When I was speaking to radio morning news listeners in 10 major markets yesterday, the hosts wanted to know which buzzwords I dislike most. It was a reasonable question, because I was on the air to discuss management-speak and how using too many buzzwords drives down your credibility and leads employees to think you don’t know what you’re talking about. Here's what happens when you rely on buzzwords and industry lingo, instead of communicating with your employees the right way.
For the record, when I hear the term, “there’s more than one way to skin a cat,” I have trouble concentrating on what the person says next. As a manager, you don’t want to lose the attention of your employees when you’re trying to motivate them or make an important point. But that’s what happens when you rely on industry jargon. I doubt I’m the only person who cringes at the imagery when they hear that phrase. No doubt, animal lovers will hold you in contempt if you say that too frequently. Another worn-out phrase is “think outside the box.”
Another worn-out phrase is “think outside the box.” Some people will understand what you mean, sort of. But very few understand the origin of this phrase and that’s exactly the problem with overusing jargon. Decades ago, in a psychological test, people were asked to draw a straight line to connect rows of dots displayed in a box. To properly solve the puzzle, you had to draw the line outside of the box. The folks who successfully completed the test were deemed to be very creative thinkers.
Stop Excluding Team Members by Using the Wrong Jargon
Managers also love to use sports metaphors to discuss the business situation they’re in. If you’re trying to motivate your team to work harder, you may have complained that the prospect “moved the goalpost.” Or you might have called the most recently closed deal a “slam dunk.” The team members who love sports will feel included when you use this language.
What about everyone else? If you want to improve your communication style, say the prospect changed their mind about what they want in the proposal. Tell folks on your team that the deal closed far more quickly and easily than you had expected.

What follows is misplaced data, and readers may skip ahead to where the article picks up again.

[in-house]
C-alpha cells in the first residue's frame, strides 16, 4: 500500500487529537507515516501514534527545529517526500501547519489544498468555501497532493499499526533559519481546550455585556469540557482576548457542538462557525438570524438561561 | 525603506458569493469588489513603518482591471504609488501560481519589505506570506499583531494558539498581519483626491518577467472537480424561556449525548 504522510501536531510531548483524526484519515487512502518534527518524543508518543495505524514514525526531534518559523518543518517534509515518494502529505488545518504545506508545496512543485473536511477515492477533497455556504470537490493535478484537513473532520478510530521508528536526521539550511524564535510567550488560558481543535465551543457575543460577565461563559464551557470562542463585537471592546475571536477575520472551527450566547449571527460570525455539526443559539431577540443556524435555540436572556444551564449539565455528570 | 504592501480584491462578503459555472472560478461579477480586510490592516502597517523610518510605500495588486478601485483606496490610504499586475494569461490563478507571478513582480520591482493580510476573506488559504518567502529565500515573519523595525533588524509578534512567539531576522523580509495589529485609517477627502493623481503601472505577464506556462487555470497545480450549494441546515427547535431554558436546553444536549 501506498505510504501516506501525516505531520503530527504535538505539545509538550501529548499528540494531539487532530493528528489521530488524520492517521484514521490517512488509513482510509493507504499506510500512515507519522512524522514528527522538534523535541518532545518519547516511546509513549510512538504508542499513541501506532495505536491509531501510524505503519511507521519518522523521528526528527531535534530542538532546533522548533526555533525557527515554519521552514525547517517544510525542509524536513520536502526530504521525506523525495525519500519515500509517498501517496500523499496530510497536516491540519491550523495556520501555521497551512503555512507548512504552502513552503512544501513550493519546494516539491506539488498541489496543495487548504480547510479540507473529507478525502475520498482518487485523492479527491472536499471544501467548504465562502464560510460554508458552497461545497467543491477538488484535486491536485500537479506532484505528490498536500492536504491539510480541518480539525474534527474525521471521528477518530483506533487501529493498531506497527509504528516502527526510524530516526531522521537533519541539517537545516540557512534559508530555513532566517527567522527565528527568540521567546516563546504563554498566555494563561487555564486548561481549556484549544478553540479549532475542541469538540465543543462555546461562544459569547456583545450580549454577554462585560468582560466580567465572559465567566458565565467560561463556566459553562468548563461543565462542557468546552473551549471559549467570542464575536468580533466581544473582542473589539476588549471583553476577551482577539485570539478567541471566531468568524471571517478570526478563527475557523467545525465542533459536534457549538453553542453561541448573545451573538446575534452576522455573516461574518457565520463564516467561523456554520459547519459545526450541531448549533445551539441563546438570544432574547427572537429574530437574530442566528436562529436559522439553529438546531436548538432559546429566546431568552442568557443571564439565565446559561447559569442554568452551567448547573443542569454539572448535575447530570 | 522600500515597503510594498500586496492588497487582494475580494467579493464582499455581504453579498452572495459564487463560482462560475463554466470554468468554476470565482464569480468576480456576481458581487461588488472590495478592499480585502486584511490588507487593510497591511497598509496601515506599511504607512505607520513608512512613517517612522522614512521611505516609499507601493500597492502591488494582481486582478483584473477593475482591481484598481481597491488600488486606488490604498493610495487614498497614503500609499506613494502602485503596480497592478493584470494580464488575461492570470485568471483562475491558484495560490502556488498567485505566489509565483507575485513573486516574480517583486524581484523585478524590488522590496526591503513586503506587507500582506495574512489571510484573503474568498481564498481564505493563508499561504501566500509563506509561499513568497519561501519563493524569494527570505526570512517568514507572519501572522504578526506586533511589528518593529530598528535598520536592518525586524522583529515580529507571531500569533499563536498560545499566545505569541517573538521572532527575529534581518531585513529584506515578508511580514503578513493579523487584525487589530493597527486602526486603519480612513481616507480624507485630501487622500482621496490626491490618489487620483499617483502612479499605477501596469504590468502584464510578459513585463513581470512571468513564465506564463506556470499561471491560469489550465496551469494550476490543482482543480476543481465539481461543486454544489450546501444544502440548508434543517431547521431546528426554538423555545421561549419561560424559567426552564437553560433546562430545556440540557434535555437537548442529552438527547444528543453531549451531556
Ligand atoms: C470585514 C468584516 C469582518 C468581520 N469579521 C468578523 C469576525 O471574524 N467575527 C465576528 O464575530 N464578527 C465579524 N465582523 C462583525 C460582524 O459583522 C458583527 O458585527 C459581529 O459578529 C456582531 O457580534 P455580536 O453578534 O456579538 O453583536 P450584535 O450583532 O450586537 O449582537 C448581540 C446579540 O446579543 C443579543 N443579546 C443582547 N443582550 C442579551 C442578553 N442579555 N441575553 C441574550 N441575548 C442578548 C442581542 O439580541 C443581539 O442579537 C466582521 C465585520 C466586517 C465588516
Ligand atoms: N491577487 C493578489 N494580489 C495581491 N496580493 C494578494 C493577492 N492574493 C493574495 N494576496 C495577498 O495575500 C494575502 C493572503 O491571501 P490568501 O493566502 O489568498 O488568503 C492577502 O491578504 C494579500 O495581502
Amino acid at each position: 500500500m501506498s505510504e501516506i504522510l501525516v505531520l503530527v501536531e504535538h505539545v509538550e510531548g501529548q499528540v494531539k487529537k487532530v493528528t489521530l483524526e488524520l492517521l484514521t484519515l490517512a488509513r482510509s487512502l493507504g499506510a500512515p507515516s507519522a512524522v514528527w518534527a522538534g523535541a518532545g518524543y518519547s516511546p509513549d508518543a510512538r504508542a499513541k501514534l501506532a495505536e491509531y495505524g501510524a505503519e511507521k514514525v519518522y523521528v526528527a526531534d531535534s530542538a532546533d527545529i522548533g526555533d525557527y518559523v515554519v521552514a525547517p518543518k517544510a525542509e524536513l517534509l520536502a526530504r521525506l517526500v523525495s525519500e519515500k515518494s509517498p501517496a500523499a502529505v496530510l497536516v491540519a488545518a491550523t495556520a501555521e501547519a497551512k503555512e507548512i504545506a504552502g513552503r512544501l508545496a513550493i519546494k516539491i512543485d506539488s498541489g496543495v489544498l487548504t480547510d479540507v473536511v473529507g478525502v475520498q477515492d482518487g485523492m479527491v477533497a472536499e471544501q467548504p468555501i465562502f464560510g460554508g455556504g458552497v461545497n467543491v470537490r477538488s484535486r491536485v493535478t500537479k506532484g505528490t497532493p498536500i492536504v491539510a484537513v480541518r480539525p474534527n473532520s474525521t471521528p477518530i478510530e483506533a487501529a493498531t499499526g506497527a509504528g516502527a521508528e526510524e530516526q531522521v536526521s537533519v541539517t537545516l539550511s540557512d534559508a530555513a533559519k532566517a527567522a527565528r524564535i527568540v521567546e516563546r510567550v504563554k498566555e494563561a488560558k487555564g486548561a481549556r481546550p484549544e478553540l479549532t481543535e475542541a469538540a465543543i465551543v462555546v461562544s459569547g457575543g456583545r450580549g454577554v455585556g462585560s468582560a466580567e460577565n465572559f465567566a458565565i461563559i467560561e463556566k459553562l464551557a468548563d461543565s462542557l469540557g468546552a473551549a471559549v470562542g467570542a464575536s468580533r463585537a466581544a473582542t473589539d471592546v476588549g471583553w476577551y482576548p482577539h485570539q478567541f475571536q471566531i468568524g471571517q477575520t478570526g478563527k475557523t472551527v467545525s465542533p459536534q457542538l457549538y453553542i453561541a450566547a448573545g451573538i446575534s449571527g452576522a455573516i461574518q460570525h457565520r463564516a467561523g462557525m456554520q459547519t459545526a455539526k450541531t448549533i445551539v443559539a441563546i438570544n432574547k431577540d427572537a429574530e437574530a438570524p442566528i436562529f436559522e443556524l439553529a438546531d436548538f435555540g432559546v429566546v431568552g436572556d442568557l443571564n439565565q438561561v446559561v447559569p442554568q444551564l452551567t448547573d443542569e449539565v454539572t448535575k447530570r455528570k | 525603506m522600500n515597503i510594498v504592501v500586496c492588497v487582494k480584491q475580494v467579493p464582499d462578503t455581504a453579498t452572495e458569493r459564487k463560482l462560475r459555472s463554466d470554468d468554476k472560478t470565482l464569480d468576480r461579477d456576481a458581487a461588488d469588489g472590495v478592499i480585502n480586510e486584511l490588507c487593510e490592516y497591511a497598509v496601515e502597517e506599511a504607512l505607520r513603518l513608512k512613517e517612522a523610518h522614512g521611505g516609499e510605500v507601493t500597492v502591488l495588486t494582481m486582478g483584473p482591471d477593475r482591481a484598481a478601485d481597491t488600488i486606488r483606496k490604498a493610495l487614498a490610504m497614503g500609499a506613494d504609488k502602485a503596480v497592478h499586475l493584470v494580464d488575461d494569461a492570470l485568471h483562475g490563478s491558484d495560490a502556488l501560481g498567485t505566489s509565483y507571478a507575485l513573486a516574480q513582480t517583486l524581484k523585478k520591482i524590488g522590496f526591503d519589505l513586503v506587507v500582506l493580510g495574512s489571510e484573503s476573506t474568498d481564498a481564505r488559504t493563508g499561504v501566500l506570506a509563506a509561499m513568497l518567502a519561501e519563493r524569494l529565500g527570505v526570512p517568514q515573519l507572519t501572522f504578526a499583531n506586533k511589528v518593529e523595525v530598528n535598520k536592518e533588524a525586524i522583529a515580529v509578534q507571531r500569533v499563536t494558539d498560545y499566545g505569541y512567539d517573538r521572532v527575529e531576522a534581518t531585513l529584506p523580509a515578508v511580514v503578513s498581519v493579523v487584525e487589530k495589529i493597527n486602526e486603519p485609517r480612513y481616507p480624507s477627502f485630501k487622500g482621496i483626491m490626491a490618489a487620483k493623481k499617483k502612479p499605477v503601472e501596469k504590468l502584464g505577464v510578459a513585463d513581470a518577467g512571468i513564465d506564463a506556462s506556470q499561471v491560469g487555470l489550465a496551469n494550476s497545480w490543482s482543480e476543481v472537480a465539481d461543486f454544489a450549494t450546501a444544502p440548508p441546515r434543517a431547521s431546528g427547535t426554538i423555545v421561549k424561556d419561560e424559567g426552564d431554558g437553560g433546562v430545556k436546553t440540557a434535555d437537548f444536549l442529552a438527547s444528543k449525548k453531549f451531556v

Don’t be tempted to try to prove you deserve your title by using the latest buzzwords. These attempts usually do more harm than good. The Daily Mail points out that the majority, 90%, of office workers harshly judge people who use these terms. Nearly half, 46%, believe people who use the latest terms are “trying really hard to impress.”
Overused Jargon in Job Descriptions Drives Away Top Candidates
Prospective employees will sometimes hesitate to apply for an open position at your company if the job descriptions requires them to be “a rock star” or “wear many hats” according to Elise Hannum’s article for Fast Company. Using this kind of language discourages nontraditional candidates from applying because they fear they won’t be able to do the job. The next time you write a job description, leave out the call for a guru or ninja. What you want is a worker with a great attitude who is willing to work hard.
Improve Credibility by Communicating with Clarity
Instead of trying to impress your employees with what you know, communicate with clarity. As one worker told us about their best manager, “their communication and transparency were second to none. They always provided perfect answers.”
Not every employee praises managers to that level. In fact, in our recently completed survey of over 850 professionals, 20% were somewhat clear or unclear on what their manager expected and how their performance was being measured. And 18% pointed out that they were not very clear on the best way to communicate with others in the company. These numbers show a significant percentage of workers are struggling to fit with their manager and their organizations. If managers don’t take concrete steps to improve the situation, they risk losing employees. About 27% of workers quit when a company doesn’t seem to care about them.
That caring should start with you, the manager. When you take the time to understand what each employee needs from their work environment and communicate clearly with them, your credibility increases. Employees want to do a good job and they want to be proud of what they’re doing and where they work.
Another unsettling finding from our research is that 25% of workers believe the best way for their team to be more successful is for co-workers to be better at what they do. The desired improvement includes the topic of better communication. Don’t let management speak and sloppy communication drag down your credibility and your team’s performance. And remember, the only thing worse than working with someone who is incompetent is working for someone who’s incompetent.
Image credit: Wikipedia
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